Forgotten Rock Bands of the 70s: Uriah Heep

Today, I’m going to start what I hope is something I write about once a week, something that’s near and dear to my heart and ears: 1970s rock, the era I grew up in. So much great music that has been forgotten or never known to the generations that have grown up since the arrival of Nirvana.

My rock collection dates back to the late 40s and early 50s, and I love much of the 60s, but the music of the 70s is what formed much of who I am, and I’d like to share some of what’s been forgotten. Maybe not by old rockers, but surely by those younger than 30.

I’ll start with my favorite band, Uriah Heep. They formed in the late 60s as Spice, developed from a typical R&B band to one of the earliest of proto-progressive metal bands. Then they added organist/guitarist Ken Hensley, and changed their name to Uriah Heep in early 1970, releasing their first album Very ‘Eavy Very ‘Umble (or just Uriah Heep in the US). The band centered around Ken’s songwriting and heavy Hammond B3, David Byron’s soaring vocals, Mick Box’s wah-wah drenched guitar, Paul Newton’s melodic bass, and an ever-changing lineup of drummers (four over the first three albums). Their albums were on par with early Black Sabbath and Deep Purple, but with vocal harmonies that rivaled the Beach Boys or Three Dog Night.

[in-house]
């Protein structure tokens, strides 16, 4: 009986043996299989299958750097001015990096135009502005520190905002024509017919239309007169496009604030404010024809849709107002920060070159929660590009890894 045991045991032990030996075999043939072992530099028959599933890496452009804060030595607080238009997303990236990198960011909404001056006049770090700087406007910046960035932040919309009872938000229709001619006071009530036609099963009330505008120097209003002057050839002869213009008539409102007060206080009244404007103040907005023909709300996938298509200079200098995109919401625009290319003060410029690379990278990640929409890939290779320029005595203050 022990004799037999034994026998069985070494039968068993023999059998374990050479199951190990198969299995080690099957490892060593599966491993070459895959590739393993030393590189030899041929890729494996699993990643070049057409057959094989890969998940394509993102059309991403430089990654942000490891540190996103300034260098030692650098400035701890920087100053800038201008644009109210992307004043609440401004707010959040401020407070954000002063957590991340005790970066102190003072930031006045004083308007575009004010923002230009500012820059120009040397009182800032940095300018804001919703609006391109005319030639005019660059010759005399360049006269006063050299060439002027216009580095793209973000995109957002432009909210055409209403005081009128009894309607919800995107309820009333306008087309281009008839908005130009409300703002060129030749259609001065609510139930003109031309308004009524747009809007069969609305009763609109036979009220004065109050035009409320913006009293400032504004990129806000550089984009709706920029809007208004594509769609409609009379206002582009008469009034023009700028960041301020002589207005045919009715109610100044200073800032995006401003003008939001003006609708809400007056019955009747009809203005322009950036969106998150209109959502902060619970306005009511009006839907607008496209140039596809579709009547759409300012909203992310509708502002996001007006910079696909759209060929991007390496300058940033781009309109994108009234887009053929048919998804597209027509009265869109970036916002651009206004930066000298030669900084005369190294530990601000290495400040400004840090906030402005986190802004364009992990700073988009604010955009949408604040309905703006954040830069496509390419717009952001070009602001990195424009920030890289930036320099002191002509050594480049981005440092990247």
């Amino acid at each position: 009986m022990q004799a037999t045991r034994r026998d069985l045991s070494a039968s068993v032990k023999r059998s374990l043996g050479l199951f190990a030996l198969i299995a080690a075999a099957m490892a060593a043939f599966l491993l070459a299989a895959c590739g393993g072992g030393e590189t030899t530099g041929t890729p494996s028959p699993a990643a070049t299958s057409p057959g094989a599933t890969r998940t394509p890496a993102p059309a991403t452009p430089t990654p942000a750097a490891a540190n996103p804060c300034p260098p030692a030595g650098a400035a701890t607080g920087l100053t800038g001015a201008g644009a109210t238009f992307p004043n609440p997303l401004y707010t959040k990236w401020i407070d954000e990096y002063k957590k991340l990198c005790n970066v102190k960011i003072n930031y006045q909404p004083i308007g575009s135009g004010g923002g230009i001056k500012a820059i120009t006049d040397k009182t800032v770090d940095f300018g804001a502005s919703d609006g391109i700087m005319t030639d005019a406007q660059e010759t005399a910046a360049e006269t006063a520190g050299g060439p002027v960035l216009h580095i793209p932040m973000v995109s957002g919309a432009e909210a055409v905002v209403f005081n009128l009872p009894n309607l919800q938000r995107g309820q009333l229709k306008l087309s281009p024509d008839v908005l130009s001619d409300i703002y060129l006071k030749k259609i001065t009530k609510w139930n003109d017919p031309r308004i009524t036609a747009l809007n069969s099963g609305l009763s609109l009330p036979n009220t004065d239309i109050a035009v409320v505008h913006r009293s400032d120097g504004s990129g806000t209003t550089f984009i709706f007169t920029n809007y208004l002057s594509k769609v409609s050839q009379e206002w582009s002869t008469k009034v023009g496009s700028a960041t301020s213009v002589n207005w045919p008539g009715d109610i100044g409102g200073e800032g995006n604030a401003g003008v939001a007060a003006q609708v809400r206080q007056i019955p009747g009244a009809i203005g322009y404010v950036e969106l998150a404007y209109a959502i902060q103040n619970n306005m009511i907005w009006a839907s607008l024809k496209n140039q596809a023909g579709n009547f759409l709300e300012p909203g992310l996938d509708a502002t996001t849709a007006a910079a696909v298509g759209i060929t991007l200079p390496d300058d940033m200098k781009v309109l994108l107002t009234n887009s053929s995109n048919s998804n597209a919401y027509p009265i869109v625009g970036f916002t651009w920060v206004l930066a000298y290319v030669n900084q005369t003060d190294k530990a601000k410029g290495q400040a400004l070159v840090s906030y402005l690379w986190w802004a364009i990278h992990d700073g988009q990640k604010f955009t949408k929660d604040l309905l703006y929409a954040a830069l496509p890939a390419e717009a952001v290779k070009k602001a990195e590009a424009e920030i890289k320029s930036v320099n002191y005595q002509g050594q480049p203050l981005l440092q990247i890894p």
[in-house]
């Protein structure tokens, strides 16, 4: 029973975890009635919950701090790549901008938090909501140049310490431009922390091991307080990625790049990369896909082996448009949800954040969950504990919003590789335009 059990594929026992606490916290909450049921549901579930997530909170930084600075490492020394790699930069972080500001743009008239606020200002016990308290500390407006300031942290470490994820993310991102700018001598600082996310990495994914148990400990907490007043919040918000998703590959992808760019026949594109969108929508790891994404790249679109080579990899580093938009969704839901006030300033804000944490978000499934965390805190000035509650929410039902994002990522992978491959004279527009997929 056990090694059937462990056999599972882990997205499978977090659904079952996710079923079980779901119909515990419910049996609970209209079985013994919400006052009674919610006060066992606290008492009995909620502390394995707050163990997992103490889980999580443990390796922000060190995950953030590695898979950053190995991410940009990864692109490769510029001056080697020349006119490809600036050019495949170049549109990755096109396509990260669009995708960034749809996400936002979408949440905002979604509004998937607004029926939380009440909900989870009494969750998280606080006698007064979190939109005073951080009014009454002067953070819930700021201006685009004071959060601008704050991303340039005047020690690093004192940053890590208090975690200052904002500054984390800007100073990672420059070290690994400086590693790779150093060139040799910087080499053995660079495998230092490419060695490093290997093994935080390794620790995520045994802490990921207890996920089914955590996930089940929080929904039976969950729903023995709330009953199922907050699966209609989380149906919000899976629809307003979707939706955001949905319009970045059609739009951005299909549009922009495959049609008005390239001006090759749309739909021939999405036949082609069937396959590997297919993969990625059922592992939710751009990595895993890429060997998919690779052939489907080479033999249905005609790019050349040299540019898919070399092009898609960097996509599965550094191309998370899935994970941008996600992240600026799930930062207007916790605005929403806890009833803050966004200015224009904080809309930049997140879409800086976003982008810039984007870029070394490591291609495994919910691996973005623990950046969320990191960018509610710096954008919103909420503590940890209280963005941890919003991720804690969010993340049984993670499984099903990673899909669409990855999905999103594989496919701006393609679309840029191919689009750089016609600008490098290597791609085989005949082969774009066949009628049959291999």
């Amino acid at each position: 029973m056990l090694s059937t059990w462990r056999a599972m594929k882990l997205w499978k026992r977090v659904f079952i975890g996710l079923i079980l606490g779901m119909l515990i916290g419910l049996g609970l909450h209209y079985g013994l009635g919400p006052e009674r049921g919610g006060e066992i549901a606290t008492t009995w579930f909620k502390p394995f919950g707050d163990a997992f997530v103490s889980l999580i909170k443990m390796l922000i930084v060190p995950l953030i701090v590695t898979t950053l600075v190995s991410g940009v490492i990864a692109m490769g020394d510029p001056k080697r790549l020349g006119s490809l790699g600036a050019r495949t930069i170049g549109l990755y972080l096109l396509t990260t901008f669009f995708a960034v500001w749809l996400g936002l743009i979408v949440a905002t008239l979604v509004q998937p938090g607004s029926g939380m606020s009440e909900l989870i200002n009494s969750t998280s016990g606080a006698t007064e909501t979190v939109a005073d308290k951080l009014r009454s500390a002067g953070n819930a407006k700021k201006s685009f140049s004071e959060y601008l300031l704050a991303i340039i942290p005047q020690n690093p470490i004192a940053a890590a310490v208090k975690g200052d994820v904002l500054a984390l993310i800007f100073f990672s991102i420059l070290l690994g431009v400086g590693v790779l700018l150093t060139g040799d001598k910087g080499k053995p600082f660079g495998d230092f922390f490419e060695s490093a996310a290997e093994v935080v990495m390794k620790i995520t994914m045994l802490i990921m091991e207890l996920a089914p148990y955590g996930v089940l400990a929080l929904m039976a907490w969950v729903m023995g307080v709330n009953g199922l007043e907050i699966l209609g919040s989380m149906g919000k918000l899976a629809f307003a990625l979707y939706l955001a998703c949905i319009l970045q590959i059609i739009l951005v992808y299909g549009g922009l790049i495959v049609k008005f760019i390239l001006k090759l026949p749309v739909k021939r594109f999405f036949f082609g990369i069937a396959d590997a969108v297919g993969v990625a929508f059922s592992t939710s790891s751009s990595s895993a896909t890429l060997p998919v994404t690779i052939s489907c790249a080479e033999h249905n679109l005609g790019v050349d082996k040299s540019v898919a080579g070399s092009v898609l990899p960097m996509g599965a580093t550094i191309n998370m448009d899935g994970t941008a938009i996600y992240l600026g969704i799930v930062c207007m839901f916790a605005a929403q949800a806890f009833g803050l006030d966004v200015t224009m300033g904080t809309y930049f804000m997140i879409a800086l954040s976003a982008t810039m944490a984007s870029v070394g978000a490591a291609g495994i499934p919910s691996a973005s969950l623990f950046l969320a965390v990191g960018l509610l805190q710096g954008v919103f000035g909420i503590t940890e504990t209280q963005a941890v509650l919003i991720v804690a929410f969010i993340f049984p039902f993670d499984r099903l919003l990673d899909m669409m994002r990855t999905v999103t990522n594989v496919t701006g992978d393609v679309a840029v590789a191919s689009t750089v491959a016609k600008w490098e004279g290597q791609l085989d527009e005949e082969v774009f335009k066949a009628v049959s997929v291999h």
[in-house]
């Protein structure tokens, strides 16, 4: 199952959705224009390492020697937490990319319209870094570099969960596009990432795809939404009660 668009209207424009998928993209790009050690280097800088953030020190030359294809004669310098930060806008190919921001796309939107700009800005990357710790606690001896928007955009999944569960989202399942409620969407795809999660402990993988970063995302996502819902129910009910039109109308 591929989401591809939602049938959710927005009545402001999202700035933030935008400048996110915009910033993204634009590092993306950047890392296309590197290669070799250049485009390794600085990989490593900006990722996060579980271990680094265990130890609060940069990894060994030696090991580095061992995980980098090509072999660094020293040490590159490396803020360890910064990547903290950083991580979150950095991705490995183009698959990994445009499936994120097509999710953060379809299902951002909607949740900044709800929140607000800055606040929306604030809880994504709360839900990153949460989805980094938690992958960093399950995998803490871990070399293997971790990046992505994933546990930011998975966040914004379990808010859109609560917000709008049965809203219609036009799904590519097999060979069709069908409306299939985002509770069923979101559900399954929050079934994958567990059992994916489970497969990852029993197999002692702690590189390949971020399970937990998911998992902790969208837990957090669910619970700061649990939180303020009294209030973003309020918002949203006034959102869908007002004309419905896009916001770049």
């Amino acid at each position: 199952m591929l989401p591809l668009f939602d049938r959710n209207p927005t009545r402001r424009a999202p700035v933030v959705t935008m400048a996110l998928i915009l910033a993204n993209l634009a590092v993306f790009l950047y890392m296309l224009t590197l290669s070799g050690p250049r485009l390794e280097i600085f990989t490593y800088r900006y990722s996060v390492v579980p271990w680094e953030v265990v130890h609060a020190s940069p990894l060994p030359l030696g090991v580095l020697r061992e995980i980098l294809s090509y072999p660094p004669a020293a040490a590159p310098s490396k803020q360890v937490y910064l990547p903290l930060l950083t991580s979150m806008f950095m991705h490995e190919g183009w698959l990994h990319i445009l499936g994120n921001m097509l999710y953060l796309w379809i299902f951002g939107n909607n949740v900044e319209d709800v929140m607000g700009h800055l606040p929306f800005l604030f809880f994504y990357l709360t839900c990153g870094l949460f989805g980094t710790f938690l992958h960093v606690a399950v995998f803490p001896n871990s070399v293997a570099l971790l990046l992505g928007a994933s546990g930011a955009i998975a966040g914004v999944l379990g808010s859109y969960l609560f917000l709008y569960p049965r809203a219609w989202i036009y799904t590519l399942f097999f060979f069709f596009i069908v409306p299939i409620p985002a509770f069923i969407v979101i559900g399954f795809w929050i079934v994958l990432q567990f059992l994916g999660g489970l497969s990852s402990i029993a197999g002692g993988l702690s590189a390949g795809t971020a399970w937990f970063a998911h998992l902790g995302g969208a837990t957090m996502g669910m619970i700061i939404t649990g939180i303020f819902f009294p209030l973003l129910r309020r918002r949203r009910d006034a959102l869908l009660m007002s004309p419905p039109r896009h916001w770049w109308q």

demons_and_wizardsThe biggest change came in 1972 when Gary Thain replaced Paul Newton and Lee Kerslake became their permanent drummer. This lineup created the band’s most famous album, Demons and Wizards, which included two of their biggest hits, Easy Livin’ and The Wizard. It also includes two of their biggest epics, Circle of Hands and Paradise/The Spell, the latter a progressive rock masterpiece. In fact, there’s not a single weak song on the album, and the non-album b-side (which is now included on most reissues), Why, features one of the best bass solos in rock history.

Uriah Heep’s sound had quite an impact on many bands, including Queen and Styx. The sound on both of those bands’ early albums owes a great deal to Heep’s early albums, but especially Demons and Wizards.

The band continued to release high quality albums throughout the 70s even as the lineup changed several times. Eventually, even Ken Hensley left, leaving Mick Box as the sole founding member. He has soldiered on, the band continuing to this day. The band is still releasing high quality albums, especially beginning with 1995’s Sea of Light up through 2014’s Outsider. You can check out more information at uriah-heep.com.

 

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